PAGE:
In addition to a carrier, the present composition may also contain one or more surface active agents. Suitable surface actsve agents include emulsyifying agents, dispersing agents and wetting agents. They may be nonionic or ionic. Any of the surface-active agents usually applied in formulating herbicides may be used. Examples of suitable surface-active agents are the sodium or calcium salts of polyacrylic acids and lignin sulphonic acids; the condensation products of fatty acids or aliphatic amines or amides containing at least 12 carbon atoms in the molecule with ethylene oxide and/or propylene oxide; fatty acid esters of glycerol, sorbitan, sucrose or pentaerythritol; condensates of these with ethylene oxide and/or propylene oxide; sulphates or sulphonates of these condensation products; alkali or alkaline earth metal salts, preferably sodium salts, of sulphuric or sulphonic acid esters containing at least 10 carbon atoms in the molecule, for example, sodium lauryl sulphates, sodium secondary alkyl sulphates, sodium salts of sulphonated castor oil, and sodium alkylaryl sulphonates such as sodium dodecylbenzene sulphonate; and polymers of ethylene oxide and copolymers of ethylene oxide and propylene oxide.
The compositions of the invention may be formulated as wettable powders, dusts, granules, solutions, emulsifiable concentrates, emulsions, suspension concentrates and aerosols. Wettable powders are usually compounded to contain 25, 50 or 75% w of the herbicide and usually contain, in addition to solid carrier, 3-10% w of a dispersing agent and, where necessary, 0-10% w of stabilizer(s) and/or other additives such as penetrants or stickers. Dusts are usually formulated as a dust concentrate having similar composition to that of a wettable powder but without a dispersant, and are diluted in the field with further solid carrier to give a composition usually containing 0.5-10% w of herbicide. Granules are usually prepared to have a size between 10 and 100 BS mesh, and may be manufactured by agglomeration or impregnation techniques. Generally, granules will contain 0.5-25% w herbicide and 0-10% w of additives such as stabilizers, slow-release modifiers and binding agents. Emulsifiable concentrates usually contain, in addition to the solvent and, when necessary, co-solvent, 10-50% w/v herbicide, 2-20% w/v emulsifiers and 0-20% w/v emulsifiers of appropriate additives such as stabilizers, penetrants and corrosion inhibitors. Suspension concentrates are compounded so as to obtain a stable, non-sedimenting, flowable product and usually contain 10-75% w herbicide, 0.5-15% w of dispersing agents, and 0.1-10% w of appropriate additives such as defoamers, corrosion inhibitors, stabilizers, penetrants and stickers, and as carrier, water or an organic liquid in which the toxicant is substantially insoluble; certain organic solids or inorganic salts may be dissolved in the carrier to assist in preventing sedimentation or as antifreeze agents for water.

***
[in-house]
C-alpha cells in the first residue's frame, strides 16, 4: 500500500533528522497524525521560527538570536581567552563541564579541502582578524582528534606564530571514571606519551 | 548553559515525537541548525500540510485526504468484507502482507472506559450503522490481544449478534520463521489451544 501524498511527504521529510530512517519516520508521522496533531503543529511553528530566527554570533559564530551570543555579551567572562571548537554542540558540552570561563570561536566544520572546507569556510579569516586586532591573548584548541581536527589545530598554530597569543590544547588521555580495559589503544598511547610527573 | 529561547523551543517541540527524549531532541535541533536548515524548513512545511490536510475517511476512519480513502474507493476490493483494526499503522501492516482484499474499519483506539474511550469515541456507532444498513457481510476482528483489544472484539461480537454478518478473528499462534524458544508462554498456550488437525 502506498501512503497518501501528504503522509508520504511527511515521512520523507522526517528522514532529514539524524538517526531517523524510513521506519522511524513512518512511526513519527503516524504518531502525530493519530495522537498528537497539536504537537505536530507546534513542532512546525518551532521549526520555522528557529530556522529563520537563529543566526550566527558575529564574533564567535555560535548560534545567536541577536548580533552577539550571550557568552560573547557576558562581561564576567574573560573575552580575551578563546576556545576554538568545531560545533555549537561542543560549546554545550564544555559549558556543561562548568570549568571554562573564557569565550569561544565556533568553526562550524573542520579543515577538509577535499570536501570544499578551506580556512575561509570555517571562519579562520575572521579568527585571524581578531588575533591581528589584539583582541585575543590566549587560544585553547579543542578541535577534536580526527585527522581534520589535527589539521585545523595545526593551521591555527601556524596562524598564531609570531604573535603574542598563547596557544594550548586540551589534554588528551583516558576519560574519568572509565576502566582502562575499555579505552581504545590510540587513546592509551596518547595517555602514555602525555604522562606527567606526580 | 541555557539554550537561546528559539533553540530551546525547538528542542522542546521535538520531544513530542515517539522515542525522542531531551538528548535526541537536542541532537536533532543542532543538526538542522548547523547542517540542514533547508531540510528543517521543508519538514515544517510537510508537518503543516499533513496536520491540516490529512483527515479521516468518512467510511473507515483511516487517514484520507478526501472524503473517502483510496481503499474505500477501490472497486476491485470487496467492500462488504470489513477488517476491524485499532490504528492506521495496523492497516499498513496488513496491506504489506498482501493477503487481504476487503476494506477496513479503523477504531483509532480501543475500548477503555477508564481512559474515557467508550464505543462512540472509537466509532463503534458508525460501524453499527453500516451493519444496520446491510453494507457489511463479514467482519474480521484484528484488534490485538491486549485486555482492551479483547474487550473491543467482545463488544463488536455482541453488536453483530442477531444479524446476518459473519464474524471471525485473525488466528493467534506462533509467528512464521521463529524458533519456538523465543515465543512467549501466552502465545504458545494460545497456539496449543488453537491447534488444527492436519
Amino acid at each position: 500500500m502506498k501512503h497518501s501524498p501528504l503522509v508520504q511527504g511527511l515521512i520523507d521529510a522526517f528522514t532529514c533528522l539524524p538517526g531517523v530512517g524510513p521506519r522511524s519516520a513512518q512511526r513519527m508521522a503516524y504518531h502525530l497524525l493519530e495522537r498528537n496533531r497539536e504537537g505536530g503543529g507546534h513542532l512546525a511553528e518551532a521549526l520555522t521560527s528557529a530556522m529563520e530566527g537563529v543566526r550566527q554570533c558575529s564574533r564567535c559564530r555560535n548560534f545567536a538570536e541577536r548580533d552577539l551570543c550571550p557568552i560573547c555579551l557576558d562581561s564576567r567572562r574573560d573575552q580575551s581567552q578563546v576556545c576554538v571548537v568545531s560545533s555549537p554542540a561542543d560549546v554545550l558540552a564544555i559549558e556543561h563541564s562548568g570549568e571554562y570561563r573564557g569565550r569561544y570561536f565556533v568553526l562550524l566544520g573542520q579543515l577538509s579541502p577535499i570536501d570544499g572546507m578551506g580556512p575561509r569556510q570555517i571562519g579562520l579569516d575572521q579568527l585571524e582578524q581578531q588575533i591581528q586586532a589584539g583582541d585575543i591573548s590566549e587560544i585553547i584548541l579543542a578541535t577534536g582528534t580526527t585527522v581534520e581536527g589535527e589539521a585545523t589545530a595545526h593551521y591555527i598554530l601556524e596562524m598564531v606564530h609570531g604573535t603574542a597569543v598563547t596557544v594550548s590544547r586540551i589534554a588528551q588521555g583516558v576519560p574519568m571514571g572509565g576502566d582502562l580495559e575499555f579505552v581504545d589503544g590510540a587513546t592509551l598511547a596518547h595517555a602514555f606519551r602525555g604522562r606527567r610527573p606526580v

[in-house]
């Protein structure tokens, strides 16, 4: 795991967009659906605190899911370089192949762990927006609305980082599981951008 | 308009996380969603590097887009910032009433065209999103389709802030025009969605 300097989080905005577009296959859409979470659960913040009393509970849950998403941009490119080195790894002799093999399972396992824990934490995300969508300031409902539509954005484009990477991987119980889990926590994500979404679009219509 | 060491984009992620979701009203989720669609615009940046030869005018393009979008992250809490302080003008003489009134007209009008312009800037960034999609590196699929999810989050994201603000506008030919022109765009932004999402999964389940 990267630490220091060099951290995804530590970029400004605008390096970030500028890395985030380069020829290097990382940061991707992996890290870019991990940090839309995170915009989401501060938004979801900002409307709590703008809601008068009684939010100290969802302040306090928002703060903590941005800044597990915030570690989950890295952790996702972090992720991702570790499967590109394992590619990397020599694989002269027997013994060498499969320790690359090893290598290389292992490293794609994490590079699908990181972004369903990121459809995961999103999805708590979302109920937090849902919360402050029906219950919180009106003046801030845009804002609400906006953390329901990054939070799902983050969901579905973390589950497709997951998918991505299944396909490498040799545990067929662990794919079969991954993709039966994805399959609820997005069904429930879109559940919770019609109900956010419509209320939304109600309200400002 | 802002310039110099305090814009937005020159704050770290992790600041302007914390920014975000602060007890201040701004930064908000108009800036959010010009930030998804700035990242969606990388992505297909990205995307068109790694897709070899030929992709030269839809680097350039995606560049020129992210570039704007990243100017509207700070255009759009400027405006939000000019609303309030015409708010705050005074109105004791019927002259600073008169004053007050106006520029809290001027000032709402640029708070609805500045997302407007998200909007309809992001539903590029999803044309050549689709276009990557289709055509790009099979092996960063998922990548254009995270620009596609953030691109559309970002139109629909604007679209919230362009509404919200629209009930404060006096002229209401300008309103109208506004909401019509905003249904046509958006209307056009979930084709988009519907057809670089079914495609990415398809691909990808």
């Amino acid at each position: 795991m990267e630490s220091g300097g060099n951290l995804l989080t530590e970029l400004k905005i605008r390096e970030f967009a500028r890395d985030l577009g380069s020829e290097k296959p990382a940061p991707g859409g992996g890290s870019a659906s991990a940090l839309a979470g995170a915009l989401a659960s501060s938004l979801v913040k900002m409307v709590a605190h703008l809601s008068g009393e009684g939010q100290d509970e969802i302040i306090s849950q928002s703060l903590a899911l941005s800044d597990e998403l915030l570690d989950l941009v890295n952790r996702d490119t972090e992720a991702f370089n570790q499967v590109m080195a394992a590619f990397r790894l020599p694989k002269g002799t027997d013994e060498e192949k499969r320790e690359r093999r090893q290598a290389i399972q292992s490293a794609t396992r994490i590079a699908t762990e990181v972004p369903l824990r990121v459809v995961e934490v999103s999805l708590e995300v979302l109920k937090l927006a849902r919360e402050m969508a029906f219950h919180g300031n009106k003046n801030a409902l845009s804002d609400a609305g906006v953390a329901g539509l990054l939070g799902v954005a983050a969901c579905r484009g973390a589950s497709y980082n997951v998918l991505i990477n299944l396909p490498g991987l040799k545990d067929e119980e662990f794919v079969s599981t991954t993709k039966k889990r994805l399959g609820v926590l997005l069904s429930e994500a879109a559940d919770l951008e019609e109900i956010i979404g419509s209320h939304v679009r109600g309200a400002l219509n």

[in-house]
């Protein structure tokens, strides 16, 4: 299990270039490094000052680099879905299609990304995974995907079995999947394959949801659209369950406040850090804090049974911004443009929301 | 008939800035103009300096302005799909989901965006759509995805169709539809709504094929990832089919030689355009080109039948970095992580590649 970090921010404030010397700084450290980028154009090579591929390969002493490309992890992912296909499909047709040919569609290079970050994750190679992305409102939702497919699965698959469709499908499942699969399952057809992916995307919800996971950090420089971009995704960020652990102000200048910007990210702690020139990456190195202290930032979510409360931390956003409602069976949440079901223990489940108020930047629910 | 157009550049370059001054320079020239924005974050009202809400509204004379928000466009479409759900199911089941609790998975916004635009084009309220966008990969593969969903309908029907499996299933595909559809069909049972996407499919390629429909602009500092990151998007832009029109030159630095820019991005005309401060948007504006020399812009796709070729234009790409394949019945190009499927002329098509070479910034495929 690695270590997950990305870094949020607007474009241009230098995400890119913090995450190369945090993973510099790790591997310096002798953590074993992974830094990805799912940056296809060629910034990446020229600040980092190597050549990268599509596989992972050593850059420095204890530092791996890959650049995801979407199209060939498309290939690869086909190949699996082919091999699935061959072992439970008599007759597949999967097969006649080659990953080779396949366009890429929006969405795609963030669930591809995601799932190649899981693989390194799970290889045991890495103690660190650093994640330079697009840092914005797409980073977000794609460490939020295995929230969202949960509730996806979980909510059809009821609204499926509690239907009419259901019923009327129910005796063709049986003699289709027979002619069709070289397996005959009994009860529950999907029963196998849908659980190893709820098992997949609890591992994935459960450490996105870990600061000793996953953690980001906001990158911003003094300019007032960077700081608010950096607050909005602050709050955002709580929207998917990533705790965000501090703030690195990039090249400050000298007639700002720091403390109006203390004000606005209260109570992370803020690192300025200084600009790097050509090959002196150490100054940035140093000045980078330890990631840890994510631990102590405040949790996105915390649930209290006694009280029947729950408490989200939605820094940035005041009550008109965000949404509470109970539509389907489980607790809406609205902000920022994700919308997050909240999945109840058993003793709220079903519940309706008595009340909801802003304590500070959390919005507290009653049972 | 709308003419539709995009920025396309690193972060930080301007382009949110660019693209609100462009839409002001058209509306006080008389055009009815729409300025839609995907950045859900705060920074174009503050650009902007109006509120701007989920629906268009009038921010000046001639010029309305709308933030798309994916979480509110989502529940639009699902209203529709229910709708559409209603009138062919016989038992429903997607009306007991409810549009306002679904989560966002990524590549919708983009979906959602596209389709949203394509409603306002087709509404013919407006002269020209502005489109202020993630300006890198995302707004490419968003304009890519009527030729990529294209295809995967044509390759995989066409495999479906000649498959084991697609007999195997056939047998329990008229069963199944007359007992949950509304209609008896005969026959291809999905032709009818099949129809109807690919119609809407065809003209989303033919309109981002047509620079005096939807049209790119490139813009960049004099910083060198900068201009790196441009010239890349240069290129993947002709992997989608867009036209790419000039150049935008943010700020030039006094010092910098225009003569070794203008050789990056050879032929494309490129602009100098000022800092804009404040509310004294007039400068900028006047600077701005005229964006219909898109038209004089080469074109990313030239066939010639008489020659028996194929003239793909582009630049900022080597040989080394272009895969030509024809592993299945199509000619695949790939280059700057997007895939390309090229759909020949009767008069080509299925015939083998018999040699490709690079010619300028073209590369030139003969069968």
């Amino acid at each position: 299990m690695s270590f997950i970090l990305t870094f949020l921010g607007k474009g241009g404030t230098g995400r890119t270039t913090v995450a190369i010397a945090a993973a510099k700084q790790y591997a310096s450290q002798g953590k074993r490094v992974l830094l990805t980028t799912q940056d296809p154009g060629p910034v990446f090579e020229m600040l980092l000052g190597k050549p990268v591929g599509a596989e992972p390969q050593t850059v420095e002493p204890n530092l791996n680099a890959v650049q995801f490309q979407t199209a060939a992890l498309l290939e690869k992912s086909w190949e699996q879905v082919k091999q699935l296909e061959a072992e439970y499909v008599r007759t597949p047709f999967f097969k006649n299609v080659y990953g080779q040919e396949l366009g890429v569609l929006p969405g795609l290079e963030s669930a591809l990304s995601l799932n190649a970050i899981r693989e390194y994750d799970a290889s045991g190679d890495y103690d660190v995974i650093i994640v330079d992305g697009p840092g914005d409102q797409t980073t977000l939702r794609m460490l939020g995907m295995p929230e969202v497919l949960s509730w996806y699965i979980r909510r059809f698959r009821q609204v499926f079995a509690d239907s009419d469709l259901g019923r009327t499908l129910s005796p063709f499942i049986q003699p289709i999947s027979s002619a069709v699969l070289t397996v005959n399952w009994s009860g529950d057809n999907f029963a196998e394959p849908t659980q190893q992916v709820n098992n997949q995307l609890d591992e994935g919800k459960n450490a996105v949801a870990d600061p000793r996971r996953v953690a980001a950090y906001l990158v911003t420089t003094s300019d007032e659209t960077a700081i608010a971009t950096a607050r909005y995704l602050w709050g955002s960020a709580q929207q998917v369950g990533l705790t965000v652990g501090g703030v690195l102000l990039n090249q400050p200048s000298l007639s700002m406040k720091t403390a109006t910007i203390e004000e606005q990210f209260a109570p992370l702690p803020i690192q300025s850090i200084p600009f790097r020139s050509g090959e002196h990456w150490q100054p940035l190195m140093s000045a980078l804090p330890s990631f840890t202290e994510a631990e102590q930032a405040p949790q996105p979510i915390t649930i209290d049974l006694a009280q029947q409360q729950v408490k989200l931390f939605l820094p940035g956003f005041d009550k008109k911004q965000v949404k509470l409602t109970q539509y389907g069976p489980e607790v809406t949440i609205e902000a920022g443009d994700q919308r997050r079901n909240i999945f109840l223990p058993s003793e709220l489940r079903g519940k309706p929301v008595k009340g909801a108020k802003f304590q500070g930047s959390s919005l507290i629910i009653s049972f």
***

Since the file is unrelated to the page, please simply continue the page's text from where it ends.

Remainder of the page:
The compositions of the invention may contain other ingredients, for example, protective colloids such as gelatin, glue, casein, gums, cellulose ethers, and polyvinyl alcohol; thixotropic agents, e.g., bentonites, sodium polyphosphates; stabilizers such as ethylenediaminetetra-acetic acid, urea, triphenyl phosphate, and other herbicides or pesticides; and stickers, for example, non volatile oils.